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Current Chair of the Museum Committee, the Very Reverend Dr. John  Wm. Houghton, made these comments on the opening of the Museum’s new space on June 14, 2014. Fr. Houghton was introduced by the then-Chair, Mr. George Duncan.

Thank you, George, and my thanks as well to all of the people who have worked so hard to bring our museum into its new life here on this historic corner of “Osborn Square.” I think that that old name for this block may still officially be on the record books, and if it isn’t, it probably should be: W. O. Osborn was surely one of the big people of our little town, one who ought not to be forgotten, and it is altogether fitting that our reborn museum should have its place in what was once his office. 

In fact, Mr. Osborn—my elders may have called him “W. O.,” “Will” or even, in his absence, “Uncle Billy,” but I certainly never thought of him so informally—Mr. Osborn illustrates one of the points of Culver’s history, which is simply that that history isn’t really very long. Born in 1885, Mr. Osborn took a place, in 1906, in his father-in-law’s bank (which had originally been founded by his own father, John Osborn) and was then called to the bar in 1912. He served as attorney for my great-grandfather, another William, during the 1919 trial over my twice-great-grandfather Thomas’s estate, and sitting right there in that office Mr. Osborn was able to tell me in detail not only about Thomas’s character but even about his dental work, which turned out to have some bearing on the trial. And here’s the thing: that Thomas, the one Mr. Osborn was telling me about, was one of the pioneers of 1836—he was only a seven year old boy, admittedly, and he lived to be 89, and Mr. Osborn himself was nearly 90 when he talked with me. Nonetheless: the man whose office now becomes our museum knew and spoke with and remembered the pioneers; he knew people who entertained Chief Menominee in their homes. Our beginnings are that close. [Photo of Mr. Osborn in 1948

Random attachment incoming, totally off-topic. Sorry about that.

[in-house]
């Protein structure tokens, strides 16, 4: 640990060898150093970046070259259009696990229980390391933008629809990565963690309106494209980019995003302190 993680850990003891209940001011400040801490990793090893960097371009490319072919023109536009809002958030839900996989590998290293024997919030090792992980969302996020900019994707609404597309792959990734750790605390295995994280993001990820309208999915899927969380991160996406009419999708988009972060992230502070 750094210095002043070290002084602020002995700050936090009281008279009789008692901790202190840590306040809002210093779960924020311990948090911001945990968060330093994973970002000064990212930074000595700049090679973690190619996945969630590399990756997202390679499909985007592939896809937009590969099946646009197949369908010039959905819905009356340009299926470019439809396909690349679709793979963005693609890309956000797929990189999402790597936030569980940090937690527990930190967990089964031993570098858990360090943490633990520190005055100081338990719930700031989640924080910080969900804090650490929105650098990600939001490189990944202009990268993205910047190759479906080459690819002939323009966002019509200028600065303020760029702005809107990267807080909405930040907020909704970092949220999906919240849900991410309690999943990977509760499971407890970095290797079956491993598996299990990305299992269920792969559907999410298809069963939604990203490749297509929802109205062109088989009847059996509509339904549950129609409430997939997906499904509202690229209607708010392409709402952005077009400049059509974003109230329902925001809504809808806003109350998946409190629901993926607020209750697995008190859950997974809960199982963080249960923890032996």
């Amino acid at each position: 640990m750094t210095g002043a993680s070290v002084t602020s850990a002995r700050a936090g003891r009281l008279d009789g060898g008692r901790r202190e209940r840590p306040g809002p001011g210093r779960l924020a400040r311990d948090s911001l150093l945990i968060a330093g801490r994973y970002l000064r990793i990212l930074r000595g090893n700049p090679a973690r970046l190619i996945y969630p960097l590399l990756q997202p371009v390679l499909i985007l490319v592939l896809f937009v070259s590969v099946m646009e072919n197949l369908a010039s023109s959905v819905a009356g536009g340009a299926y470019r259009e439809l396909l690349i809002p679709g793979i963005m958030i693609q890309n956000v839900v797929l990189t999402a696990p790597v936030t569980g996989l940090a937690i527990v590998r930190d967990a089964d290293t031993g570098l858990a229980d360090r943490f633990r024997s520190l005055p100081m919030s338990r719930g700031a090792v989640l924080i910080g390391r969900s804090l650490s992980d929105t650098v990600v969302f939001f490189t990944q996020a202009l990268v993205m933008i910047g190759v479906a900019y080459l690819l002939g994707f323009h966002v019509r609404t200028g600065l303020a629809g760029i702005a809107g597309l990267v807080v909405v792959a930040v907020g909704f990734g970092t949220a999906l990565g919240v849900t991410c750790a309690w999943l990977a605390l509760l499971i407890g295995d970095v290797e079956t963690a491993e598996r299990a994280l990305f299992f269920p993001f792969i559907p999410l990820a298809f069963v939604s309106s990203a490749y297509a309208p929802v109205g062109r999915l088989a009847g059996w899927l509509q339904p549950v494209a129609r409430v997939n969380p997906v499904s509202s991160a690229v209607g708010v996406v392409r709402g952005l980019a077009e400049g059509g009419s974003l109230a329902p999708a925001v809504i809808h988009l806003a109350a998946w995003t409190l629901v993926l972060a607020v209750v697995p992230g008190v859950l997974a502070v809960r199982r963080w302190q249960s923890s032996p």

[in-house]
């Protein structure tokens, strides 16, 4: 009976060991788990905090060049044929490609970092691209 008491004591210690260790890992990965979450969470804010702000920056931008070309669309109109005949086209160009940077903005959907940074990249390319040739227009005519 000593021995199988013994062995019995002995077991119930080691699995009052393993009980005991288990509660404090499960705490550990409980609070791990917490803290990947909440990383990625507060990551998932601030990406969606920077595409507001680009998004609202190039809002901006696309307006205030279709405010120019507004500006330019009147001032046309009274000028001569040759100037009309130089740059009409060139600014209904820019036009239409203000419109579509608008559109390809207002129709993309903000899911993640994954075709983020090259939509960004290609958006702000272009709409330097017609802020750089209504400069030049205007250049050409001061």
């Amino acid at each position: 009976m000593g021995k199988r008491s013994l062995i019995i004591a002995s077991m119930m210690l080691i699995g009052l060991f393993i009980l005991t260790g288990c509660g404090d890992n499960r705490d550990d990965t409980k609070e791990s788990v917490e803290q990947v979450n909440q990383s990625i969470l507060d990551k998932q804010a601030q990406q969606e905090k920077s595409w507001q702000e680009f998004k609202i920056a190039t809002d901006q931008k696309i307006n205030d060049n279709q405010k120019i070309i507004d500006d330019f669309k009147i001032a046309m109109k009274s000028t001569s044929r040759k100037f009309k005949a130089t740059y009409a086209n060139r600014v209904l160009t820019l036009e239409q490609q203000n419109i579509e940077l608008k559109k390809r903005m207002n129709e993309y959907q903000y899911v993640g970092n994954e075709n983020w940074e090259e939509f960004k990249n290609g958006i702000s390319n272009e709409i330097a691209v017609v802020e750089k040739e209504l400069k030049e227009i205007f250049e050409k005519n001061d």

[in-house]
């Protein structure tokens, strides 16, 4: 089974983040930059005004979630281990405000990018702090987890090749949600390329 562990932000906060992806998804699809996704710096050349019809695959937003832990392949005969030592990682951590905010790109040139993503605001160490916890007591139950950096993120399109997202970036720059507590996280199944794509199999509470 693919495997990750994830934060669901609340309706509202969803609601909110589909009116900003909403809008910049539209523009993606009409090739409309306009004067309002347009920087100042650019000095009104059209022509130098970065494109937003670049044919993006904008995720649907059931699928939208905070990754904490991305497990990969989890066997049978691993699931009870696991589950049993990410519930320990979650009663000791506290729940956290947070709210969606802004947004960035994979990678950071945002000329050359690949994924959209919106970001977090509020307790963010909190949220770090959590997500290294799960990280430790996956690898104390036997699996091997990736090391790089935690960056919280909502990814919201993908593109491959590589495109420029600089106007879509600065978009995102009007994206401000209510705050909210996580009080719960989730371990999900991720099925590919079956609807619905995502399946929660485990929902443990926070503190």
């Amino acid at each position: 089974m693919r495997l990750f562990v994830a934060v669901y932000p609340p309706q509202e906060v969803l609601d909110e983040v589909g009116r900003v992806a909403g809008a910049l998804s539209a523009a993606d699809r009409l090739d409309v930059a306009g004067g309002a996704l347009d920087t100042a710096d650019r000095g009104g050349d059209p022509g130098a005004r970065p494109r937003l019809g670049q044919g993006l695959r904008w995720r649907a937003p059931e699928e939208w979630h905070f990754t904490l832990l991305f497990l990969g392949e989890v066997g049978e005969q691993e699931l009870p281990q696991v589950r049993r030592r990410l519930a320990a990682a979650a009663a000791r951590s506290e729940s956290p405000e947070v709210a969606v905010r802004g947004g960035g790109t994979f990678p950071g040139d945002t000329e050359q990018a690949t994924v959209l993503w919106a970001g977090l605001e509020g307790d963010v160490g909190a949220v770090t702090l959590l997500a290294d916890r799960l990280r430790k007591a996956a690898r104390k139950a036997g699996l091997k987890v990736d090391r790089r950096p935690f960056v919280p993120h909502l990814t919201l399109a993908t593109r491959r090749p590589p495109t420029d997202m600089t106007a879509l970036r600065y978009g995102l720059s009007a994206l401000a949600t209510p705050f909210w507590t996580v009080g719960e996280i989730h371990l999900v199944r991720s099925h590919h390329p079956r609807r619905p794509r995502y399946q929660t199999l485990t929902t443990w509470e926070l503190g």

Our beginnings are close: to put it into numbers, the beginning is 170 years and six days ago: it was on June 8 of 1844 that the 22-year-old Bayless Lewis Dickson platted Uniontown in the southwest corner of the southern forty acres of his 150 acre homestead. We would have expected the property to be 160 acres, a quarter of a square mile, but the lake nibbles ten acres out of the eastern edge. The western edge, though, runs straight as a ruler, now just as it did then: it’s the line of the alley just off there behind you, the one that becomes School Street. But the beginning of our history is more than just the story of my cousin Bayless’s little plat. We could look for its beginning all the way back to the time in the late 1700s when the Potawatomi began to move into this area, driving the Miami and Fox further south; or we could look to the tiny British farms, crushed by rural poverty in the years after the Napoleonic wars, from which many of the pioneers emigrated; we could look to Bayless Dickson’s nephew, Daniel McDonald, who thought the north bluff of the lake, just outside of town, would be a good location for a clubhouse, a place to get away from the hustle and bustle of Plymouth; we could look to Kewanna, where A. D. Toner decided that as long as he was buying lakeside property for the Vandalia Railroad he might as well buy some more for himself, extending the town eastward toward McDonald’s clubhouse; or we could look north-east, over to the vanished village of Wolf Creek, once home to the Zehner Mill and the Hand family farm—we could look there not only because William Hand’s grocery store used to stand where our Heritage Park is, but also because

Wolf Creek is where William’s sister Emily Jane (known in the family as “Jennie”) fell in love with a traveling stove salesman and, on September 1, 1864, married him, becoming Mrs. Henry Harrison Culver, with significant implications for our town. [The Hand store at 103 S. Main Street is the building with the porch in this photo.]